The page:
In a novel about global politics and the fate of truth in modern times, Harry Pendel, a tailor in Panama City who can claim politicians, presidents, crooks, and conmen among his customers, becomes an unlikely spy for British intelligence
This text provides an introduction to a writer who is arguably 20th-century England's most successful serious novelist and one of the foremost living figure in English literature of espionage and detection. The author aims to establish that le Carre's fiction transcends the genre of espionage writing, and that he is pre-eminently a social commentator who writes novels of manners.
John Boorman has written and directed more than 25 television and feature films, including such classics as Deliverance, Point Blank, Hope and Glory, and Excalibur. He has been nominated for five Academy Awards, including twice for best Director (Deliverance and Hope and Glory). In the first full-length critical study of the director in more than two decades, author Brian Hoyle presents a comprehensive film-by-film examination of Boorman’s career to date.
Offers the critic's reviews from January 2000 through mid-June 2002 on more than 600 movies, in a volume complemented by interviews and the author's essay of the year. Original. for the Movie Answer Man," and more. Original.
Using espionage as a metaphor for politics, John le Carré explores the dilemmas that confront individuals and governments as they act during and in the aftermath of the Cold War. His unforgettable characters struggle to maintain personal and professional integrity while facing conflicting personal, institutional, and ideological loyalties. In The Spy Novels of John le Carré , author Myron Aronoff interprets the ambiguous ethical and political implications of the work of John le Carré, revealing him to be one of the most important political writers of our time. Aronoff shows how through his writing, le Carré poses the difficult question of to what extent are western governments justified in pursuing raison d'état without undermining the very democratic freedoms that they claim to defend. He also draws parallels between the self-parody of le Carré and that of the seventeenth-century Dutch artist Jan Steen, and explains how it expresses a unique form of ambiguous moralism. In this volume Aronoff relates le Carré's fictional world to the real world of espionage, and demonstrates the need to balance the imperatives of ethics and politics in regard to some of the most pressing issues facing the world today.
For almost thirty years, David Thomson’s Biographical Dictionary of Film has been not merely “the finest reference book ever written about movies” (Graham Fuller, Interview), not merely the “desert island book” of art critic David Sylvester, not merely “a great, crazy masterpiece” (Geoff Dyer, The Guardian), but also “fiendishly seductive” (Greil Marcus, Rolling Stone). This new edition updates the older entries and adds 30 new ones: Darren Aronofsky, Emmanuelle Beart, Jerry Bruckheimer, Larry Clark, Jennifer Connelly, Chris Cooper, Sofia Coppola, Alfonso Cuaron, Richard Curtis, Sir Richard Eyre, Sir Michael Gambon, Christopher Guest, Alejandro Gonzalez Inarritu, Spike Jonze, Wong Kar-Wai, Laura Linney, Tobey Maguire, Michael Moore, Samantha Morton, Mike Myers, Christopher Nolan, Dennis Price, Adam Sandler, Kevin Smith, Kiefer Sutherland, Charlize Theron, Larry Wachowski and Andy Wachowski, Lew Wasserman, Naomi Watts, and Ray Winstone. In all, the book includes more than 1300 entries, some of them just a pungent paragraph, some of them several thousand words long. In addition to the new “musts,” Thomson has added key figures from film history–lively anatomies of Graham Greene, Eddie Cantor, Pauline Kael, Abbott and Costello, Noël Coward, Hoagy Carmichael, Dorothy Gish, Rin Tin Tin, and more. Here is a great, rare book, one that encompasses the chaos of art, entertainment, money, vulgarity, and nonsense that we call the movies. Personal, opinionated, funny, daring, provocative, and passionate, it is the one book that every filmmaker and film buff must own. Time Out named it one of the ten best books of the 1990s. Gavin Lambert recognized it as “a work of imagination in its own right.” Now better than ever–a masterwork by the man playwright David Hare called “the most stimulating and thoughtful film critic now writing.”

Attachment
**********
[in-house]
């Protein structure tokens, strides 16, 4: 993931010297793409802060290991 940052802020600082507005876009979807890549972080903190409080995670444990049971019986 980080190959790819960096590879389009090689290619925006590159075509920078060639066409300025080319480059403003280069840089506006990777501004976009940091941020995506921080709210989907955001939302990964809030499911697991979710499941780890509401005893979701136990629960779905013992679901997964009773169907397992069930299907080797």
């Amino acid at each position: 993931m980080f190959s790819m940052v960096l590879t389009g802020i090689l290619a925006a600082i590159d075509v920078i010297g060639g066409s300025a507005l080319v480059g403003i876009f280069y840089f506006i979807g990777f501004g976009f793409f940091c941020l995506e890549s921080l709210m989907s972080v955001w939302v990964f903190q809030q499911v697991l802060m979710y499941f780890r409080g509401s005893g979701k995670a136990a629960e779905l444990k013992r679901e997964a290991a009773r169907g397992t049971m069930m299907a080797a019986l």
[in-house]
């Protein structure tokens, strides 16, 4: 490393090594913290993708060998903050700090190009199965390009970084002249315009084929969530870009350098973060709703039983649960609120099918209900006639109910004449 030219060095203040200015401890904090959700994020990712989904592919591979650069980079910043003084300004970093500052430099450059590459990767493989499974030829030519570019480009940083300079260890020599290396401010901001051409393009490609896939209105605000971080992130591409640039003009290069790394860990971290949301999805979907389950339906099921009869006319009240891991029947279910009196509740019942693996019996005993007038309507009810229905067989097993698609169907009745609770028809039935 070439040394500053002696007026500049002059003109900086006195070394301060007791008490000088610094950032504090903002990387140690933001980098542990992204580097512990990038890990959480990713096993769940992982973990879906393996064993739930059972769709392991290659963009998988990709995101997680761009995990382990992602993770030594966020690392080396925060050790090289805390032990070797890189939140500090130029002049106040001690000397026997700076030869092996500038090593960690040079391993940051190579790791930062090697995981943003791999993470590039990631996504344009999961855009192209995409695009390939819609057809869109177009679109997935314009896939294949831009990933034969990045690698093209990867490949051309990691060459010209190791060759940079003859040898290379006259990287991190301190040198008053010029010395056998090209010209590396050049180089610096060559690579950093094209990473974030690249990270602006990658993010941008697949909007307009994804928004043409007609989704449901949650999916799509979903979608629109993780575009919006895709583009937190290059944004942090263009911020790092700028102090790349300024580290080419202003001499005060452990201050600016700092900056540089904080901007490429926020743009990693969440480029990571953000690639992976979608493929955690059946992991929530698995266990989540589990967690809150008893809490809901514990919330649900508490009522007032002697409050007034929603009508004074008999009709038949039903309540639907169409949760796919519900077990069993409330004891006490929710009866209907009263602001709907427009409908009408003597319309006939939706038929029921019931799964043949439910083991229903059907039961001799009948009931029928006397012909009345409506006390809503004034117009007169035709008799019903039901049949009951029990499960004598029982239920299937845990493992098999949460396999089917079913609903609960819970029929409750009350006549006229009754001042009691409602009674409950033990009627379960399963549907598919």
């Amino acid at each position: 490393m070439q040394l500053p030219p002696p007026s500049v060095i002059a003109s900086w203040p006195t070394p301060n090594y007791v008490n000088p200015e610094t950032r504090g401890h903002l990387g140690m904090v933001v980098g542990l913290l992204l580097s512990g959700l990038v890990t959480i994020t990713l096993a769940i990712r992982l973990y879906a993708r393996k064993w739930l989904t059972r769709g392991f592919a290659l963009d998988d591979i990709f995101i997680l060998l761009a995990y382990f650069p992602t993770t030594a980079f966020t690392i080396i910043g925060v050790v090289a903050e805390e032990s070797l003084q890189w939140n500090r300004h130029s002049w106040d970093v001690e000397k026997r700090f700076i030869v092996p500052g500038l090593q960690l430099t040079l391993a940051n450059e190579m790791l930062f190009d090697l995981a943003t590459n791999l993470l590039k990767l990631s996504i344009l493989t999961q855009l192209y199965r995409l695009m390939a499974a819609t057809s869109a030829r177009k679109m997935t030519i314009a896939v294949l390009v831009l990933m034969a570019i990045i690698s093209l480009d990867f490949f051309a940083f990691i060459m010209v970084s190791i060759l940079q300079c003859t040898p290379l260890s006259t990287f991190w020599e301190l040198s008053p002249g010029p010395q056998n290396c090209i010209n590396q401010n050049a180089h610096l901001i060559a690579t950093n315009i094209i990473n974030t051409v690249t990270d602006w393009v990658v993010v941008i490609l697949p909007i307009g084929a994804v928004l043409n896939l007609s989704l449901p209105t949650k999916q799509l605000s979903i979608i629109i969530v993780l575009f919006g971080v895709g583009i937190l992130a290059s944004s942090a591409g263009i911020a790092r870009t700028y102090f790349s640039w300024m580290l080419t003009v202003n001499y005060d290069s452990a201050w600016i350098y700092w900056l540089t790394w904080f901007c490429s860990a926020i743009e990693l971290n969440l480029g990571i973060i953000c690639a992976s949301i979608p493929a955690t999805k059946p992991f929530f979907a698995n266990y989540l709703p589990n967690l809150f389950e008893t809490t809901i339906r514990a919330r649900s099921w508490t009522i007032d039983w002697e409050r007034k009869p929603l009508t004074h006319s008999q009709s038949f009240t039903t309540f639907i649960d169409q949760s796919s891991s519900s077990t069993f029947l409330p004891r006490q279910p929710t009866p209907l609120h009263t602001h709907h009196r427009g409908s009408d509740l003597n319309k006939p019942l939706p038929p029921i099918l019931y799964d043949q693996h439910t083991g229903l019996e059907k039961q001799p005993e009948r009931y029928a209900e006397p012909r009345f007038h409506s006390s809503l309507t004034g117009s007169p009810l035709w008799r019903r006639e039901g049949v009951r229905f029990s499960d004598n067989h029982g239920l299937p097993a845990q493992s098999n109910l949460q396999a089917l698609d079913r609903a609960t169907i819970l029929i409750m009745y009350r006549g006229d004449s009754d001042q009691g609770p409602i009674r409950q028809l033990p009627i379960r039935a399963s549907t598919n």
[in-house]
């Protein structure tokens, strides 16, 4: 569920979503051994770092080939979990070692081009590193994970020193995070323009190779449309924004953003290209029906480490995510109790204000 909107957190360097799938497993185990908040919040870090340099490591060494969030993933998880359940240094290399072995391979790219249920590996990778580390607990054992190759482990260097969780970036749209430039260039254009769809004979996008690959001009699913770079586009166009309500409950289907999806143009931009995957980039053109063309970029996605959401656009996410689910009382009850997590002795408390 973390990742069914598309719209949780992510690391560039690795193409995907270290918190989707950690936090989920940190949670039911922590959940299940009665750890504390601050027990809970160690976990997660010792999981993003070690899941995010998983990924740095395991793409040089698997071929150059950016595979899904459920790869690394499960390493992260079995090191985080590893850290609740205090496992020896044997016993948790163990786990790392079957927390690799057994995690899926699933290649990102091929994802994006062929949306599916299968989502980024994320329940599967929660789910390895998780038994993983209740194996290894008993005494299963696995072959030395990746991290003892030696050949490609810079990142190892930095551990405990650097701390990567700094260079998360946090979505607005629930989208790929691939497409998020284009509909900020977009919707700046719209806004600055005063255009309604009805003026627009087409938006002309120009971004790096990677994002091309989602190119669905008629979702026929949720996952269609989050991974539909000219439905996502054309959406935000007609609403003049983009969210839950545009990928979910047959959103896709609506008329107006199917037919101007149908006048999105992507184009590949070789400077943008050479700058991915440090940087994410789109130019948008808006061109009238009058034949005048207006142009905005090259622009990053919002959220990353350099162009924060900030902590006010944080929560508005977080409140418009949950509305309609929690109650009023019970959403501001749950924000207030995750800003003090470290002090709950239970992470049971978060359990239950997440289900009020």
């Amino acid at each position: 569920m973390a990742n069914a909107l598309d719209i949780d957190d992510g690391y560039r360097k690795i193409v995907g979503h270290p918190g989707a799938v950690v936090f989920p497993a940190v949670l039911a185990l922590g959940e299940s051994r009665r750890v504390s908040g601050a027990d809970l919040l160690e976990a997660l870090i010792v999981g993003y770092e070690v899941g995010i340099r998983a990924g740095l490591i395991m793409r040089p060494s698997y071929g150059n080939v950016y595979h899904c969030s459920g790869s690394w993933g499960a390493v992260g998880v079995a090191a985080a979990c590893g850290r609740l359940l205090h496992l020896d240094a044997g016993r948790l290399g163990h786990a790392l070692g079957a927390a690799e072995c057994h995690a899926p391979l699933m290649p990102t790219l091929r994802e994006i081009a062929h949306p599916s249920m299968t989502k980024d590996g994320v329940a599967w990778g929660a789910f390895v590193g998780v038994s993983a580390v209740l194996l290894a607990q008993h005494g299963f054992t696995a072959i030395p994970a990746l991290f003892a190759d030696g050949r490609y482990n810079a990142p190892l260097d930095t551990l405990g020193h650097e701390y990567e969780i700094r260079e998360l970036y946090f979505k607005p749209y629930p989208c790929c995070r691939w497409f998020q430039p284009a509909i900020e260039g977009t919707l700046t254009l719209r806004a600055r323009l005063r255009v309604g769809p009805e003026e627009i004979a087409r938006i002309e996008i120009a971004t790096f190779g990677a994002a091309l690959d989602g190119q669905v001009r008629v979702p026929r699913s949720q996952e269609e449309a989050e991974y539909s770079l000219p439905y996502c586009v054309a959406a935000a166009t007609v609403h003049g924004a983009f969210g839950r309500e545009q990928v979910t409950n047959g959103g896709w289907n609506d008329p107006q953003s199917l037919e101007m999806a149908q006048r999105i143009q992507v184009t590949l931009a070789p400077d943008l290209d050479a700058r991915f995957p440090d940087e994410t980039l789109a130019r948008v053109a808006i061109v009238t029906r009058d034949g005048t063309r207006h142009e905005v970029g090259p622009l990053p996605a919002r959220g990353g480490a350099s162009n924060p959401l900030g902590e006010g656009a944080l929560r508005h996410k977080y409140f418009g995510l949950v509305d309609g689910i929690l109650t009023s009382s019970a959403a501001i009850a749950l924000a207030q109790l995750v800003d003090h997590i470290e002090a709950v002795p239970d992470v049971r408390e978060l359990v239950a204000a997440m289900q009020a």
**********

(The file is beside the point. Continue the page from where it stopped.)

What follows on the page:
Master spy thriller writer John le Carré talks about his craft, the nature of language, the literature he loves, and the ways his life influences the creation of his novels and his characters in this collection of engaging interviews with George Plimpton, Melvyn Bragg, and other luminaries. Simultaneous.
This is the true story of a savvy, seemingly tough columnist who could take on Clintons, Bushes, VIPs from New York to Hollywood--but is taken prisoner by the love of a tiny Yorkie who taught her more about joy and survival than any human could have. After The New York Post's Cindy Adams lost her husband Joey, finding a new companion was the last thing on her mind. But one day, an unannounced visitor brought just that, in the form Cindy least expected: a dog named Jazzy. Although Cindy had never considered herself a dog lover before, Jazzy quickly moved from unwelcome surprise to her closest family member. Cindy brings her famous wit, smarts and taste for celebrity dish to the page in recounting her hilarious first year with Jazzy--which gave her a new leash on life. This book will touch anyone who's ever lost someone dear.